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LTD Puzzle 4: Finding Prime Numbers

Mind Boggling Puzzles, to keep that grey matter in shape...
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LTD Puzzle 4: Finding Prime Numbers

Postby damber on Fri Jun 27, 2008 3:52 pm

This weeks puzzle is quite straight forward.

All we want you to do is find every prime number between 0 and 1,000,000. That's it. :-)

A prime number is a number that can only be divided by itself and 1 to result in a whole number. E.g. 2, 3 and 5 are all prime, but 4 can be divided by 2 aswell as 4 and 1, so it is not.

The faster your code is, the better - so if you were thinking of looping through each number, that may not be the most efficient route... ;-)

For extra points, find the Mersenne primes too.

For even more extra points we challenge you to find all the primes between 0 and 10,000,000. And for those hardcore geeks - how about 0 to 2,147,483,647 (the maximum for a 32 bit integer).

Good luck...
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Re: LTD Puzzle 4: Finding Prime Numbers

Postby MrChaos on Mon Jun 30, 2008 8:56 pm

Ugle C code but, it should work.
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Re: LTD Puzzle 4: Finding Prime Numbers

Postby damber on Mon Jun 30, 2008 9:48 pm

Well done to MrChaos for getting the first (and quick) answer in !

Just in case you were all wondering what the highest prime number was, AlexCuse has already posted that answer here: Topic1983: The Highest Prime Number in the World
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Re: LTD Puzzle 4: Finding Prime Numbers

Postby AlexCuse on Mon Jun 30, 2008 9:52 pm

Yes, thank you Mr. Chaos, was not expecting to see much C on here. A most pleasant surprise.

damber, the veracity of that claim has come into dispute. Maybe those crazy mathematicians are right and we'll never know the highest prime number ;)
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Re: LTD Puzzle 4: Finding Prime Numbers

Postby Emtucifor on Mon Jun 30, 2008 9:53 pm

The highest prime number is infinitely high!

There is only the highest prime number man has identified/proven so far.
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Re: LTD Puzzle 4: Finding Prime Numbers

Postby traingamer on Mon Jun 30, 2008 10:08 pm

I found a spiffy, easily modified online JavaScript example based on the Sieve of Erastoshenes, but I haven't gotten around to modifying it in VBA (or any other language). Maybe tonight.
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Re: LTD Puzzle 4: Finding Prime Numbers

Postby SQLDenis on Mon Jun 30, 2008 10:10 pm

I know at least 2 people who have a Sieve of Erastoshenes SQL version
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Re: LTD Puzzle 4: Finding Prime Numbers

Postby damber on Mon Jun 30, 2008 10:27 pm

Erik wrote:The highest prime number is infinitely high!


Erik,
You should probably check out the link, and I think you'll agree that that's the highest prime number in the world... ;-) Denis tried to offer another possible highest prime, but lost out on a technicality... :-P

traingamer, SQLDenis, - only original code please - otherwise where's the fun/challenge ? :-)
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Re: LTD Puzzle 4: Finding Prime Numbers

Postby Emtucifor on Mon Jun 30, 2008 10:34 pm

Should we get more/less points for not using/using someone else's code as a starting place?

Programming the puzzle from scratch is a different task than porting another's code, though if you get stuck I'd say that looking at other code is legitimate...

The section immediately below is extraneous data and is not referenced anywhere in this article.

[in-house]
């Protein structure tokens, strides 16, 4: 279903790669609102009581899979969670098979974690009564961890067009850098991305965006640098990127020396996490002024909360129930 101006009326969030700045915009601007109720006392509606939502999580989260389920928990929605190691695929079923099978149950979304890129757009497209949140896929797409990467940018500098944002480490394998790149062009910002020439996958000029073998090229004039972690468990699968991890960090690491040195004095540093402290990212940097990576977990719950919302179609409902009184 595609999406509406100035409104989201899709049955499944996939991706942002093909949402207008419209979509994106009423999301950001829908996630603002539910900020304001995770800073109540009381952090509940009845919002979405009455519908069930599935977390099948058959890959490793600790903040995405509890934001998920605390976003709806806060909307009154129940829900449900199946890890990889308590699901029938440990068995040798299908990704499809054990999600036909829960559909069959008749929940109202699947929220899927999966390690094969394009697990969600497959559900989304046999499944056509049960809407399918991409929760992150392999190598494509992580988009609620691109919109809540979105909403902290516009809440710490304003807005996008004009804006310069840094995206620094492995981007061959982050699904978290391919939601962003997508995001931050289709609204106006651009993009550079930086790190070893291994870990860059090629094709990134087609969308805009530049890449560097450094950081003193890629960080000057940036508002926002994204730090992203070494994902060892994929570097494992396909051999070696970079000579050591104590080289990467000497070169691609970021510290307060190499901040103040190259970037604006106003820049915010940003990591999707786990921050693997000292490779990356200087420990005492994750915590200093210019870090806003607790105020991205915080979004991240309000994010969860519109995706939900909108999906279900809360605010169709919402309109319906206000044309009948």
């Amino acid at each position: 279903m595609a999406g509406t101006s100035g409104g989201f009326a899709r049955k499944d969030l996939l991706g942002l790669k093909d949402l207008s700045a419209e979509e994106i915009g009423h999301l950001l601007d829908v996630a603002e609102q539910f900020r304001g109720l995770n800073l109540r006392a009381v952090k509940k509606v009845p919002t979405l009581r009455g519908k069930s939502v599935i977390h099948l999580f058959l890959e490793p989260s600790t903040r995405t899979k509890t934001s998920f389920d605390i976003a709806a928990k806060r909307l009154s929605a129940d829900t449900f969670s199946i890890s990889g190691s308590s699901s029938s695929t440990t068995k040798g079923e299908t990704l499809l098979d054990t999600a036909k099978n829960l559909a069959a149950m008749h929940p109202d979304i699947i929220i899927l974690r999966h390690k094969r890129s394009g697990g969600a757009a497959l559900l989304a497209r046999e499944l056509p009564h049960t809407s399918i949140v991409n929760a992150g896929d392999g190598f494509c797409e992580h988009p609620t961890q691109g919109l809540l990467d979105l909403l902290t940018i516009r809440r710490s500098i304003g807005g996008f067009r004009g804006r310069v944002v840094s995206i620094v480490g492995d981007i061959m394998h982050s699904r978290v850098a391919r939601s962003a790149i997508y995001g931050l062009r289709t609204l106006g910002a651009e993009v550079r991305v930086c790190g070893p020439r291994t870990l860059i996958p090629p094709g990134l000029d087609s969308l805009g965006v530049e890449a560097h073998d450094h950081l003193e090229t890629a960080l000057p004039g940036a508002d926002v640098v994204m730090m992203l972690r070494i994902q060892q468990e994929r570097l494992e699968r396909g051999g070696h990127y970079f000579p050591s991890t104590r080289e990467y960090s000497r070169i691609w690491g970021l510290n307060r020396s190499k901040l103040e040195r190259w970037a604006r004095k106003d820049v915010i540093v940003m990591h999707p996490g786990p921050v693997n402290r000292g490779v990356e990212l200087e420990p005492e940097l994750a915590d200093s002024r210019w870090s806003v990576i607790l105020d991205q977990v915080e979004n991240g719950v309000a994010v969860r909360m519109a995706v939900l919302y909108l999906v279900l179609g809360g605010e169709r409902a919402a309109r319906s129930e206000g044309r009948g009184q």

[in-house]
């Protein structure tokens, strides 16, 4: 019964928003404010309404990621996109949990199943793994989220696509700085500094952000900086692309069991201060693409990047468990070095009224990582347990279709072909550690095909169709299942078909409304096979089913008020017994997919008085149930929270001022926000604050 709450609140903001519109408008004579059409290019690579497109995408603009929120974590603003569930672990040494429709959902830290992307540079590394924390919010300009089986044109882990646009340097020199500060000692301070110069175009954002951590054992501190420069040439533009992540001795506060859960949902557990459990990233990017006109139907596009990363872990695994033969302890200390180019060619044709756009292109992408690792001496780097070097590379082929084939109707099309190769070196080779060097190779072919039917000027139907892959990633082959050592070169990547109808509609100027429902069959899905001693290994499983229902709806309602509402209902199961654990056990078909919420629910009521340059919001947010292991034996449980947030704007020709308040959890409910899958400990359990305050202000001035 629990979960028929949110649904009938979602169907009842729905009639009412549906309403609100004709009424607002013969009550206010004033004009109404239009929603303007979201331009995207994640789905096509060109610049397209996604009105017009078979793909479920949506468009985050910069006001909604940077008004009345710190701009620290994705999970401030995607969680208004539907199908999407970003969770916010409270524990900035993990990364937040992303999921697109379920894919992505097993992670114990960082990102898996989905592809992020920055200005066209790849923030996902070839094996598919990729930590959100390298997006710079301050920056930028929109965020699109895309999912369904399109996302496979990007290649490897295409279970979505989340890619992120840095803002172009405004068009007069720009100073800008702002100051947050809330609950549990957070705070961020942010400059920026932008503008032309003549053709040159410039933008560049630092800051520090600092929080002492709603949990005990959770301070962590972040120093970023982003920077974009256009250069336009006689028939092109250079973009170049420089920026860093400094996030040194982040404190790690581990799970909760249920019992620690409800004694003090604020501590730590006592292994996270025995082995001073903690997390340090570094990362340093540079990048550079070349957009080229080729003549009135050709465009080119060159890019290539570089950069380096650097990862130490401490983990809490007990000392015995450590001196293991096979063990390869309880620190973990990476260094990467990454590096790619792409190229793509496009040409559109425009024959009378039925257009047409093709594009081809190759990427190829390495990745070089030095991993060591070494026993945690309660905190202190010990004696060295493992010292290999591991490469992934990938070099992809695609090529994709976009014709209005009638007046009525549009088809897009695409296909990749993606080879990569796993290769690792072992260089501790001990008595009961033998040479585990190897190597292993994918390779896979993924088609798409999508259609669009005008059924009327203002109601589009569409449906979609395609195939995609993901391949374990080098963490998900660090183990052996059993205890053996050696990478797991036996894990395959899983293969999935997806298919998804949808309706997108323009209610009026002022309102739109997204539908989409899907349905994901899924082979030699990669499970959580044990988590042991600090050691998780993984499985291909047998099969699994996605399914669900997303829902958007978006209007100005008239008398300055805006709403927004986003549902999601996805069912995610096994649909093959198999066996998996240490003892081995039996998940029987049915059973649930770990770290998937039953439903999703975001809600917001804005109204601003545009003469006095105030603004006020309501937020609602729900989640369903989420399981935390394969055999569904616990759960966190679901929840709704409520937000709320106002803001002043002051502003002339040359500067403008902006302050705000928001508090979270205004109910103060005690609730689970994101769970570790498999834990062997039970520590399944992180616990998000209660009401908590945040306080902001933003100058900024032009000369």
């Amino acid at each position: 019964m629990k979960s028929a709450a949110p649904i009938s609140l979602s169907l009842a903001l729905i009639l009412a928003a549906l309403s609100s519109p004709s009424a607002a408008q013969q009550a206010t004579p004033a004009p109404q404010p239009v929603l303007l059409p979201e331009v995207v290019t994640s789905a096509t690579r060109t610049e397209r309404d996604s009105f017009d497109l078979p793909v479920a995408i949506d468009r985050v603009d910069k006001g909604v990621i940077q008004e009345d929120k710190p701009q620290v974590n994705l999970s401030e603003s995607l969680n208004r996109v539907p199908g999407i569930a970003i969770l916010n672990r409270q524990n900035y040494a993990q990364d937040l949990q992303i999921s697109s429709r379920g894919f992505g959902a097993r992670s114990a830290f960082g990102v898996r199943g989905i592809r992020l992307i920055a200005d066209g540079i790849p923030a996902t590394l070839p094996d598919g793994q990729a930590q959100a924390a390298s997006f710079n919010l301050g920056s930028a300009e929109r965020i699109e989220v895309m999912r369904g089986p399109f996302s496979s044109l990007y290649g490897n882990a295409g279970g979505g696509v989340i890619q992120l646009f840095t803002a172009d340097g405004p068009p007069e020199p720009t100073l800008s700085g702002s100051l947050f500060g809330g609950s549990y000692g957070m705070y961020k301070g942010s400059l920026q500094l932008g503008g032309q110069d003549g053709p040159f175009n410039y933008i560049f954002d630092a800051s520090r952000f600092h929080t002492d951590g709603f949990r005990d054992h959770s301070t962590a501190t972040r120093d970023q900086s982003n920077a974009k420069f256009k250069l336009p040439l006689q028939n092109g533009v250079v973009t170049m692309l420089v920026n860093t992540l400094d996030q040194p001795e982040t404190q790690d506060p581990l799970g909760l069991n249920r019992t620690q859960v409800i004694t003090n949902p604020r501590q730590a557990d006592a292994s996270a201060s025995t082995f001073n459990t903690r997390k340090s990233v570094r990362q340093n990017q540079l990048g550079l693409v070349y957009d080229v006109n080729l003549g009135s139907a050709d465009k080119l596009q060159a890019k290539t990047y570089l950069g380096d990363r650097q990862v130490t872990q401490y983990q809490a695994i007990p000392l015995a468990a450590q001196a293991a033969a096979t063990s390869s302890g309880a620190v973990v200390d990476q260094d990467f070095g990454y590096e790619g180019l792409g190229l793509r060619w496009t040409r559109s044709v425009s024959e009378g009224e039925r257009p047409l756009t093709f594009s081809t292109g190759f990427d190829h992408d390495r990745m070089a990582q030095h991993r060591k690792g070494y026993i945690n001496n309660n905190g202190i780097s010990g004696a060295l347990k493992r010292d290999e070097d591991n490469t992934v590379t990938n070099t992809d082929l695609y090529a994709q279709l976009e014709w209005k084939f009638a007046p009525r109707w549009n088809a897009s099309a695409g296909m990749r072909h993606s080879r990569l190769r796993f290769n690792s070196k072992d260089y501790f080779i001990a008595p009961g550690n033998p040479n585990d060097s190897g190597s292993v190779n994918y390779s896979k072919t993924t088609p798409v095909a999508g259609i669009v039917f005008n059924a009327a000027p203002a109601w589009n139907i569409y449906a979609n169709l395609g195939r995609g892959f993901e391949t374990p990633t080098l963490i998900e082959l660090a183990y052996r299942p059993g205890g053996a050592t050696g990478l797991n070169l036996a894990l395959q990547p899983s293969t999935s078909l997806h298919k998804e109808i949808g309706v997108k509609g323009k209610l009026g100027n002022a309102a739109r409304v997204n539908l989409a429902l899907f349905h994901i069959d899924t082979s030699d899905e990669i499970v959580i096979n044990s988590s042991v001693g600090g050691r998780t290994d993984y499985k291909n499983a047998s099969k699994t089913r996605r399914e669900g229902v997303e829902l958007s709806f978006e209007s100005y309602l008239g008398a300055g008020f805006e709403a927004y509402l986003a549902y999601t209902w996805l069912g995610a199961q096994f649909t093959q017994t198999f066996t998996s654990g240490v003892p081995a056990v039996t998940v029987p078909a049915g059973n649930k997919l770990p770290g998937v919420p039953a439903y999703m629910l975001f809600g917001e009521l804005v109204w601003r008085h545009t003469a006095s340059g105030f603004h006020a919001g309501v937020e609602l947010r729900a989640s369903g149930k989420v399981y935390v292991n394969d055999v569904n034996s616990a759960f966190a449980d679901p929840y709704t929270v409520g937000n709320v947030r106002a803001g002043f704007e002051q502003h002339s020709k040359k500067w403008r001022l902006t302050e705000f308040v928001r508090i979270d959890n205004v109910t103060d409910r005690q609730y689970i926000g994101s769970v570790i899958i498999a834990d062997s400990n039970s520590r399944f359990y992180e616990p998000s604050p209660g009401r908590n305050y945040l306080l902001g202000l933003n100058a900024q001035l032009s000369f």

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Re: LTD Puzzle 4: Finding Prime Numbers

Postby SQLDenis on Mon Jun 30, 2008 10:51 pm

damber wrote:traingamer, SQLDenis, - only original code please - otherwise where's the fun/challenge ? :-)



I will not post the code, hopefully they will :-)
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Re: LTD Puzzle 4: Finding Prime Numbers

Postby Emtucifor on Tue Jul 01, 2008 3:12 am

Here's an HTML/javascript version (yes, I know, funny). It doesn't perform too well. Even in Firefox you have to tell it to continue 3 times to calculate just 1 million of them.

I like this code because I didn't give it any seed numbers at all, not even the sieve list. The sieve size is not hardcoded, though this code can only handle sieve sizes of 1-3 because 4 comes out to 48 members in the sieve list and that's too many bits for storing the value as a long integer. I wrote this all from scratch.

I'd like to rewrite this code using C++ or even assembler, with some libraries for doing math on very large numbers. It would be cool to do a sort of sliding sieve: storage becomes a real problem when dealing with large quantities of primes, and with a sieve you get a fairly decent storage algorithm with 1 bit per candidate, though of course it becomes very sparse when you get to high numbers. So the sliding sieve would stairstep into the next size as it went along, conserving storage space at the expense of some CPU, but with a real tradeoff of checking fewer numbers along the way.

There are other optimizations besides the sieve that could be done. I'd love to have the time and energy to learn more about them and write code that actually uses them.

This program has a bug in that it may display a few more numbers than you asked for (though it calculates the primes correctly). I don't have time to fix it right now...

Code is hidden, SHOW

P.S. Damber, I have an idea for a puzzle some week: create your own functions to add, subtract, divide, multiply, and calculate power and log for numbers up to 1000 digits (or some other huge value).
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Re: LTD Puzzle 4: Finding Prime Numbers

Postby spoulson on Tue Jul 01, 2008 2:50 pm

MrChaos wrote:Ugle C code but, it should work.


I like the code, but unfortunately it's not completely copy/paste. Visual C++ 2008 complains of a couple points. It didn't like the huge static size on primes[] and threw a stack overflow. I replaced it with a pointer and a malloc() call. Also, in C, you can't intermix declaration lines with code, so the "primes[0] = 2" had to be moved down below the decls.

Overall, it works great! Thanks for the submission.
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Re: LTD Puzzle 4: Finding Prime Numbers

Postby traingamer on Tue Jul 01, 2008 4:15 pm

When I said modifying it, I meant the sieve, not the JavaScript code. :blush: :D
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Re: LTD Puzzle 4: Finding Prime Numbers

Postby Emtucifor on Tue Jul 01, 2008 11:21 pm

Oops... I hardcoded the Mersenne prime seed number. A fix:

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Re: LTD Puzzle 4: Finding Prime Numbers

Postby AlexCuse on Thu Jul 03, 2008 1:19 pm